Welcome to Louisville -
(Photo credit Tim Hill)
There are so many great pictures to show you that Tim has taken during his visits to Haru, so allow me a few more that really hit home for me. What you see above is a representation of the “processing” of the coffee. One of the fun things you learn about coffee when you first get into it is that the beans are actually seeds that grow inside of a fruit. How people go about removing the skin and meat of that fruit from the seed has a huge effect on how the coffee will perform and what flavors from that fruit are enhanced or captured. So let’s go through the steps—
The first picture is someone picking the coffee cherry (only when it’s ripe!) from the coffee shrub. A couple of important things to note here that I learned from Tim… the trees on most of the farms that Tim saw in Haru are of mostly the same variety. He would later find out that there are actually three dominant varieties growing in that region and this is a pretty cool thing and helps us understand better what is building those “classic Yirgacheffe” flavors that we love…you know, that sweet lemon and sugary tea-like snap? The thing I love most about the brews of Haru that I’m preparing is that the flavors that show up remind me mostly of cascara, or coffee cherry tea. I’m literally tasting the cherry in the brewed coffee and IT IS AWESOME! It seriously makes me giddy every time I taste it!
The next picture is one that Tim took of his hand full of coffee that he pulled from the underwater fermentation tank. Once the skin of the coffee cherry is removed, the beans are covered in mucilage. How do you get that off? Well there are a number of way but the most common in this area is to soak the coffee underwater and let the enzymes in the water break the mucilage down naturally. What sets Haru apart is that this is done twice and both fermentations take place anywhere from 36 to 48 hours. That’s a long soak!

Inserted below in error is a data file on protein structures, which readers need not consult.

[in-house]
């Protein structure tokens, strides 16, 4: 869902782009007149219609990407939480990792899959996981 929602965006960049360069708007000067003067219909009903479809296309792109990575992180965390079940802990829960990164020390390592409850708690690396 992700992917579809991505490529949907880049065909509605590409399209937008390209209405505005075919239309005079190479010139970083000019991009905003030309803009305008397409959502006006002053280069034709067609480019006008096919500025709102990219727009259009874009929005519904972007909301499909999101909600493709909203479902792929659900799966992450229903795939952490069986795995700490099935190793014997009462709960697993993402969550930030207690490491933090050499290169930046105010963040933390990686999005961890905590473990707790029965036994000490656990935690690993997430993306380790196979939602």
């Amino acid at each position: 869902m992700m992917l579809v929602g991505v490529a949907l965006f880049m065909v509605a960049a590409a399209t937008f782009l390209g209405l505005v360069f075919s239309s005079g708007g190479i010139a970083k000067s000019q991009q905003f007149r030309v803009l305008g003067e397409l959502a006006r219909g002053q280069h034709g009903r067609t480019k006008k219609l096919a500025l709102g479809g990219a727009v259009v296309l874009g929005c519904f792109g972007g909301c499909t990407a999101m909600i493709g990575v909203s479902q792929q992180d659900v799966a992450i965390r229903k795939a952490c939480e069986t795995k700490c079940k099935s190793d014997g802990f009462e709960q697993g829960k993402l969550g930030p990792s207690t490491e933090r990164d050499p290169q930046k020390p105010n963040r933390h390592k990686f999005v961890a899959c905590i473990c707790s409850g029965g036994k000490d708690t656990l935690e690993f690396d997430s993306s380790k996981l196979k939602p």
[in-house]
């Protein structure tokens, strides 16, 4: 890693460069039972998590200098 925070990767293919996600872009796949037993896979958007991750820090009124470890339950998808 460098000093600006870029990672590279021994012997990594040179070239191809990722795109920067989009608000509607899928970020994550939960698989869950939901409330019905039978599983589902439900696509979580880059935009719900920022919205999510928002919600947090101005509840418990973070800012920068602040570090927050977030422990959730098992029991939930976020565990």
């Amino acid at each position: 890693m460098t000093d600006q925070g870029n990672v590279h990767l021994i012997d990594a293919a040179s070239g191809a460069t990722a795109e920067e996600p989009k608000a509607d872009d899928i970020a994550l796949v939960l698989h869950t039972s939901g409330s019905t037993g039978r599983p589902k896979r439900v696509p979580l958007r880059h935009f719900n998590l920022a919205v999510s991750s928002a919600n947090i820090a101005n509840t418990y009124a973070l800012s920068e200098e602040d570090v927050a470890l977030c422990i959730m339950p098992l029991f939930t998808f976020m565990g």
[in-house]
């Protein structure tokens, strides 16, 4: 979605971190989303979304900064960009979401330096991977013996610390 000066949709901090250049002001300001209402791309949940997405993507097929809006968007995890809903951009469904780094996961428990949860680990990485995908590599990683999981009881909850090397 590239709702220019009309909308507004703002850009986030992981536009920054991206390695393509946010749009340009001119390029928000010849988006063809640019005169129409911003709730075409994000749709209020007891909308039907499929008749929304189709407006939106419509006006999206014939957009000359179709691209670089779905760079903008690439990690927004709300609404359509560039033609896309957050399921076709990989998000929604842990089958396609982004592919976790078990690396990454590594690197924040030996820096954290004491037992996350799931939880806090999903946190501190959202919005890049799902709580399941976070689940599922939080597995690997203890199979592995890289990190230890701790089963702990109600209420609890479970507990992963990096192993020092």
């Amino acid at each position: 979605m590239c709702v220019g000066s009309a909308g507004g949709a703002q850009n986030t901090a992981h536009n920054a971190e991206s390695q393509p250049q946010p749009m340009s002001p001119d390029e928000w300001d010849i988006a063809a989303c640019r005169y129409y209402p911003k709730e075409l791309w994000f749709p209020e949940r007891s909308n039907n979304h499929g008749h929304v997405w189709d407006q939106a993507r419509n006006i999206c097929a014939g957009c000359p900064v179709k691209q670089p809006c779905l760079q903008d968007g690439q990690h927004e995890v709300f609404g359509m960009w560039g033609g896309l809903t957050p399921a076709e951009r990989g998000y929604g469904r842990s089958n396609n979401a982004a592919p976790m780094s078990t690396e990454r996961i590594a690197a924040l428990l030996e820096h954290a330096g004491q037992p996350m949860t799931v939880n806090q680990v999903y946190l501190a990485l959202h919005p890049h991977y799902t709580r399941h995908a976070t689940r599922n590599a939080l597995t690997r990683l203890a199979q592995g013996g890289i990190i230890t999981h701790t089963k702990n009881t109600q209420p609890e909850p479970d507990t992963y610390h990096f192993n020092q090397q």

Then you see some fellows with rakes standing over a trough full of water and coffee. This is part of the washing process. There are different ways of sorting the coffee and helping to remove any leftover skins and the most efficient, typically, is to let gravity do it’s job…the most dense coffee sinks, the lighter stuff floats.
Next are the drying beds for the coffee after it’s been properly fermented and washed. The 360 degree open air circulation helps even out the drying and also extends the drying time. This is though to help promote those clean crisp flavors and preserve the integrity of the coffee.
This is home. This is where the coffee starts and is born. I think of these places as being the same kind of home where the famous Louisville Slugger baseball bat is made. Baseball legend and lore in America can be tied to a lot of different towns but if I’m thinking about the place that is responsible for producing the very things that make baseball happen, it’s gotta be Louisville, KY.
For Team Haru, it must all go back to these people and their small plots of land where they grow their coffee and the mill where they take their coffee to be processed and cared for. The attention to detail here is critical and it’s what makes Haru such a special coffee.
Keep a look out for the next post —
The Road To Boston, #Team Haru: Part 2!